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Top Ten Biggest Mistakes Made in
Log Home Design and Construction

As outlined in Robbin Obomsawin's book Best Log Home Plans

1. Designing too much home for the budget - When custom building, it is very easy for things to spin out of control for the owner before he/she even has a clue that it is happening. “Live now and pay later” and “Well, I didn’t know”, doesn’t exempt you from the choices made. Overspending or insisting on having it all does not support your dream when you are suffocated by the stress of repaying the debt. Be prepared and informed of your project’s cost. Building a home is a big investment and it takes time to learn and absorb all the information, but doing so will allow you to set priorities and make informed decisions!

2. Not enough thought and planning before building starts - Any of you that have actually been through the process of building know that planning takes a lot of self evaluation, research and a forethought. Detailed thought and planning about each phase of construction, including the optimum design, are critical to a successful project and the realization of your dream home. The design should compliment the surroundings, as well as your lifestyle!

3. Installing the log shell or other natural framing members too close to the ground even when there is no snowfall - You must also consider the splash-back area created by the rain’s run-off from the roofline as it hits the ground and splashes back onto the house’s siding materials or log work. An exception can be made for a covered porch which has no walls, and therefore can be ground level. Just remember to have proper porch post installations and adequate preservative.

4. Building too short of a roof overhang - Oversized roof systems are more than ornamentation; they are a very important design feature of quality home construction. If your contractor does not have this information clearly marked on the construction plans or tries to build shorter roof overhangs to save cost, you will pay many times over in the long run. Log Homes can withstand getting wet and actually thrive with humidity, but constant and repeated water & U.V. saturation shortens the life of any home.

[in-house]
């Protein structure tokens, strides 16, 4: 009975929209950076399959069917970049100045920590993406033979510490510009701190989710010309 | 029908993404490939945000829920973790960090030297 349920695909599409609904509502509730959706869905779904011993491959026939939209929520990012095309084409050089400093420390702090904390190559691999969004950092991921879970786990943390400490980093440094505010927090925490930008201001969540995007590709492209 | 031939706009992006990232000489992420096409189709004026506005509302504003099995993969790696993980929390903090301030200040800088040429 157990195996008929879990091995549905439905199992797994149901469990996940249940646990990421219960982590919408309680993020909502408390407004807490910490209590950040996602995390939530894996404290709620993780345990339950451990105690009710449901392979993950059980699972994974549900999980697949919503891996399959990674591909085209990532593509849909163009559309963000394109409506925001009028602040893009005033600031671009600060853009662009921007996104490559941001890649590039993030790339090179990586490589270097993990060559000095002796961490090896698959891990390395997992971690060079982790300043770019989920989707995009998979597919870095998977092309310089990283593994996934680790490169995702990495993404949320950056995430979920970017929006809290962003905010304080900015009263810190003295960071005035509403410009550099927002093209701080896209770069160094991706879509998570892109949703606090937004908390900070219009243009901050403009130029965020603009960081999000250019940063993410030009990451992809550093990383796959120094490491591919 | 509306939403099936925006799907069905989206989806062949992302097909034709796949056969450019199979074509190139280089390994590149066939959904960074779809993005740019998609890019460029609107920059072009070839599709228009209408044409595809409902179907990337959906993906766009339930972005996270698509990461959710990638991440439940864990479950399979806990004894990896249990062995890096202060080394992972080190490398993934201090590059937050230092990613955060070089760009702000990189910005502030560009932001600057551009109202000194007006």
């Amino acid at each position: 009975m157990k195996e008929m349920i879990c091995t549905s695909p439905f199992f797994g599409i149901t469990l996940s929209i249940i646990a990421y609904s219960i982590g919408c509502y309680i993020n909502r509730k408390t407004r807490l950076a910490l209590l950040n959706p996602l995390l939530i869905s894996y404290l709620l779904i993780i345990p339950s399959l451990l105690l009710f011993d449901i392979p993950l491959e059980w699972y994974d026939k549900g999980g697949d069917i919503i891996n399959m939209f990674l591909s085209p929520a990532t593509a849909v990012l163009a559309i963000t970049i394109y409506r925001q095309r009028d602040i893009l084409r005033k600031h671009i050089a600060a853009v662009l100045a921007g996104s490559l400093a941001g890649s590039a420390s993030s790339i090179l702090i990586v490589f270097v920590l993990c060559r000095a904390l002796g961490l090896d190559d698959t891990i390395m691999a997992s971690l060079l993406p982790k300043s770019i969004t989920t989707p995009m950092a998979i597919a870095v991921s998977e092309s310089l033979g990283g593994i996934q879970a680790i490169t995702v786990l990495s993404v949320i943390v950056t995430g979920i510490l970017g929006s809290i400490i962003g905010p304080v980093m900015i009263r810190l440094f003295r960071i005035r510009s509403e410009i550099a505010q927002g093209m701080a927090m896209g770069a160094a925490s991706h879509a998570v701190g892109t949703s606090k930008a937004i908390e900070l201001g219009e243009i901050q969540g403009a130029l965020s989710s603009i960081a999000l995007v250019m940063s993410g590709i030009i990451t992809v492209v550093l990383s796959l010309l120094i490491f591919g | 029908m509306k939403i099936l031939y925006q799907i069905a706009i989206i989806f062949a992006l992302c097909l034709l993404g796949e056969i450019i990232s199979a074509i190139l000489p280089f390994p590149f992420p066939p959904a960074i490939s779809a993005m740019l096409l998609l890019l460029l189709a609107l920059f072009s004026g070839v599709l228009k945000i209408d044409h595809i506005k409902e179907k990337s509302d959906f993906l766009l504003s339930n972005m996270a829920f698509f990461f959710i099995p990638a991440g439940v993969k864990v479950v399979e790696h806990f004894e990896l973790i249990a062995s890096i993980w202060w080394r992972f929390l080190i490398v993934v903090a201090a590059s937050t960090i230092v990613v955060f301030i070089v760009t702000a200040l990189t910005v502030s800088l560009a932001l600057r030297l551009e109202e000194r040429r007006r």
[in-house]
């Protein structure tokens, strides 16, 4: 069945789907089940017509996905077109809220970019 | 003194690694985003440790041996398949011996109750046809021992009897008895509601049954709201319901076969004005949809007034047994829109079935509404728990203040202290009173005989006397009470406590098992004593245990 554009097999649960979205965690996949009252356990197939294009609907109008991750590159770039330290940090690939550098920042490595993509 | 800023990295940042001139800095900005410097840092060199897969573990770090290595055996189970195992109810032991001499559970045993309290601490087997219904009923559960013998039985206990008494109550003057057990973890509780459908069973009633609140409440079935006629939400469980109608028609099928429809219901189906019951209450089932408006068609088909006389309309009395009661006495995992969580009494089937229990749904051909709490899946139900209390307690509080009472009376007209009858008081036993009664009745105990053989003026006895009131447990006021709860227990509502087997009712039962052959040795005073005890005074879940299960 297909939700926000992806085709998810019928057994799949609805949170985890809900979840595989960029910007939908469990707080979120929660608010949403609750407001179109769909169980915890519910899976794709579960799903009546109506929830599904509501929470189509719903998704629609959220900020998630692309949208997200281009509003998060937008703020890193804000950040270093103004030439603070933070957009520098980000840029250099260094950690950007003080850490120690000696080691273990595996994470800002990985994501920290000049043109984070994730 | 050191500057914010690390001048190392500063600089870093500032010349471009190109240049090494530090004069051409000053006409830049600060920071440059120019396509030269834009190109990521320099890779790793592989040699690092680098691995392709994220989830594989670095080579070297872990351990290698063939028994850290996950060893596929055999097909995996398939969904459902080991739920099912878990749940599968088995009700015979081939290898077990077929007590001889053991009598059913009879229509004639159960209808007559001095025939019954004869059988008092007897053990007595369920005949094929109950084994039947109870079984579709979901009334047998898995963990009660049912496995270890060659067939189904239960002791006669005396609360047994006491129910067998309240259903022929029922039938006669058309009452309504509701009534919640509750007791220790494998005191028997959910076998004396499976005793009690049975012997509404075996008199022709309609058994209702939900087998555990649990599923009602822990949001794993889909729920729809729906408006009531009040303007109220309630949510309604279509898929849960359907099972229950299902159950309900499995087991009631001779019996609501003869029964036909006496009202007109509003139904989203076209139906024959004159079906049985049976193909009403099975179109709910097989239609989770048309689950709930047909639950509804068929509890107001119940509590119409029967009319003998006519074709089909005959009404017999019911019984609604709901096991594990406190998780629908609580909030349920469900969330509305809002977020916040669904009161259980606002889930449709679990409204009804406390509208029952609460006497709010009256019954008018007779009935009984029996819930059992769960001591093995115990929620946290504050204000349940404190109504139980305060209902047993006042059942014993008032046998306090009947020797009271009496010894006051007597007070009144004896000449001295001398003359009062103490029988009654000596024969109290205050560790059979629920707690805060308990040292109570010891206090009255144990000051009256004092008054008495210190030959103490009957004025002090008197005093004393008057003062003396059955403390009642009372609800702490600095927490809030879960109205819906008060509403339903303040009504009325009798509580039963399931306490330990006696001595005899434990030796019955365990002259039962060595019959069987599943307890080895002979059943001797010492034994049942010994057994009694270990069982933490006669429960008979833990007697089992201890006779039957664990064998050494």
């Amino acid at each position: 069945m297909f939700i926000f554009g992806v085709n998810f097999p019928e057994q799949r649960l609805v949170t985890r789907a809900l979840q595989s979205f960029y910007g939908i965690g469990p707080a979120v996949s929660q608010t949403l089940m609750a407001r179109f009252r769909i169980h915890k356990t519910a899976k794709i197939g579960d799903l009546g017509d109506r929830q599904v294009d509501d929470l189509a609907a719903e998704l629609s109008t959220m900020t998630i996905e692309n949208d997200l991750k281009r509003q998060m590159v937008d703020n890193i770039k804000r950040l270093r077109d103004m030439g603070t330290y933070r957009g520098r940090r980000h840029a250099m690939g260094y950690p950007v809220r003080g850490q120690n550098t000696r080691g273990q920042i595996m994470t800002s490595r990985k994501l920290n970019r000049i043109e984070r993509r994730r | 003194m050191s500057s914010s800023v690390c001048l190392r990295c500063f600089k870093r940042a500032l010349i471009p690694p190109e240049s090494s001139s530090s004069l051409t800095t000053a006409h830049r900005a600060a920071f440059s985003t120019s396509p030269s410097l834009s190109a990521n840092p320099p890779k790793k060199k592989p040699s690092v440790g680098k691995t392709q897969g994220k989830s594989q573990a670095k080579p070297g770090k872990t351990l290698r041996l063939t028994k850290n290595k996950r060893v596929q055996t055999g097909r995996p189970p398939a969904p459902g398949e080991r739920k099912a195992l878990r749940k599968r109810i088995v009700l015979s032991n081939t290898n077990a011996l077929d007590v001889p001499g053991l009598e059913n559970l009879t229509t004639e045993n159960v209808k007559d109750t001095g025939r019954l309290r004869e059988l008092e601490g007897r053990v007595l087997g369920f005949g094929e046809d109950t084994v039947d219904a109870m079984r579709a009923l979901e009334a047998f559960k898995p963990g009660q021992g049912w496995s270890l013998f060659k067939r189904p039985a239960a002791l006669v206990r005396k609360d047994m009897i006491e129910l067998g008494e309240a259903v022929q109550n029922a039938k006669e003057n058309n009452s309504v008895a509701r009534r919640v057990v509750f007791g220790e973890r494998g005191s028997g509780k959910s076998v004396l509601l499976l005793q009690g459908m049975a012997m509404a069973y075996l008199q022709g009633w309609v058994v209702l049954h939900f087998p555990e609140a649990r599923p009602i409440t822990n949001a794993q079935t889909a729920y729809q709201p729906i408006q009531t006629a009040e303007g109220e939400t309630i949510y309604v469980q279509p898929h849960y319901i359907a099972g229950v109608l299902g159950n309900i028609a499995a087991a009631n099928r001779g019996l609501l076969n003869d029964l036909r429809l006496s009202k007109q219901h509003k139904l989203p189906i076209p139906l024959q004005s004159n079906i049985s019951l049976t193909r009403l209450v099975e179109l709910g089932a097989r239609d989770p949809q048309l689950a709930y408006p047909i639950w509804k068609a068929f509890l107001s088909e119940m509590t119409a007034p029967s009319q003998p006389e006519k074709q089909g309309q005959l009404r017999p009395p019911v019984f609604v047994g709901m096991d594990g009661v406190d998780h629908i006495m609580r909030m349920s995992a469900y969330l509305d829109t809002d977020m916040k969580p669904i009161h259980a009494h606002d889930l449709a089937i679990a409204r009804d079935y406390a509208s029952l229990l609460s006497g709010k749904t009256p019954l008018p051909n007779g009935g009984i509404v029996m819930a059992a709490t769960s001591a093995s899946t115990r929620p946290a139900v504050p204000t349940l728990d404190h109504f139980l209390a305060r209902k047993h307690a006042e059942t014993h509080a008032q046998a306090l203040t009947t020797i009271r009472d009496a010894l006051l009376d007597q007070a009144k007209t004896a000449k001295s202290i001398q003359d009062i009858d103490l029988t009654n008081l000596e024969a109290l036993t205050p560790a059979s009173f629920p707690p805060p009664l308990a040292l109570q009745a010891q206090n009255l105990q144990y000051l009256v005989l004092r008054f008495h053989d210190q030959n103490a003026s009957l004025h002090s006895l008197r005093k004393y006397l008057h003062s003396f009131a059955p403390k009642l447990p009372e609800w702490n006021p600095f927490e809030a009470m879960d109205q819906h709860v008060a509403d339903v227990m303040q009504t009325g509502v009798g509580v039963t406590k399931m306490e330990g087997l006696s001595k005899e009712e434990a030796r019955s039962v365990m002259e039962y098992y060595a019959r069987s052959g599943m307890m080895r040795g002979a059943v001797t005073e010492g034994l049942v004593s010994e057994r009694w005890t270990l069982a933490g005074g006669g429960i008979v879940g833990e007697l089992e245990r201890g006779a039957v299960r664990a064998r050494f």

5. The use of cheap quality materials - Low grade materials can stand out like a sore thumb in a quality log home, and devalues the appearance of the home overall... Even the best builder is only as good as the materials which he is allocated! The quality of fixtures & Finishes should be in-line with the overall quality & caliber of the home

6. Choosing an inexperienced general contractor or log builder - Look for a contractor that appreciates and understands log homes, with a solid background and experience in general construction. Enthusiasm, Flexibility and a Pleasant Disposition are valuable traits as well! You'll be working very close with him/her over the next several months... It's essential that you have a trusting & cooperative relationship.

7. Purchasing the Log Package or accepting bids solely based on price - Take time to understand the different quality and Styles of Logs. The least expensive bid is not always the best choice, whether in log work or general construction... The old saying "You get what you pay for" was never more applicable! It is often hard to know how to evaluate an overall bid... Rely heavily on experience levels... Check references, and if possible, view prior work. Many homeowners base their decisions solely on the bid amount and not on the content and supporting documents of the bid. I also often see homeowners who turn down well prepared, professional contracts because they are very long (and intimidating), often not understanding much of the content or do not agree with just a small part of the contract, opting for the inexperienced contractor with the one or two page contract that seems less threatening. In reality the short, loose ended contracts leaves the homeowner with an open translation of materials, content, construction methods, and builder vs. homeowners’ responsibilities. Also note that a one-sided contract or a contract you do not fully understand is also a hazard. Be sure to go over the contract with the builder in detail, or have your attorney review the contract proposal before signing.

8. Not allowing enough room for shrinkage in the wall systems - Never underestimate the power of shrinkage! Shrinkage and settlement is a natural process that occurs over time and is created as the wood dries, and as a result of compression... Starting with good quality dry timbers will minimize this effect, but be wary of anyone that denies this inevitable process! Although the building plans will outline details for dealing with shrinkage, prior experience with log building is certainly a plus. It is rather simple to manage and only becomes difficult when ignored!

9. Taking on a building project beyond your experience level and time availability - Without a good understanding of, or experience in construction, the project can end in disaster and often cost much more than hiring a professional builder. Construction is much more complicated than it may appear. I am not saying that you cannot take on a portion of the project, but recognize & acknowledge your limits. Unless you have a LOT of available time, in combination with substantial experience, your home could end up like a circus in a blender.

10. Fretting the details & every little hiccup - Expect some snafus & challenges... A good builder will no how to minimize any adverse effects from such. Don't Stress-Out... Rely on the know-how of the professionals you have entrusted with your Dream. If you did your homework and made quality choices, the little "glitches" will soon be a distant memory!

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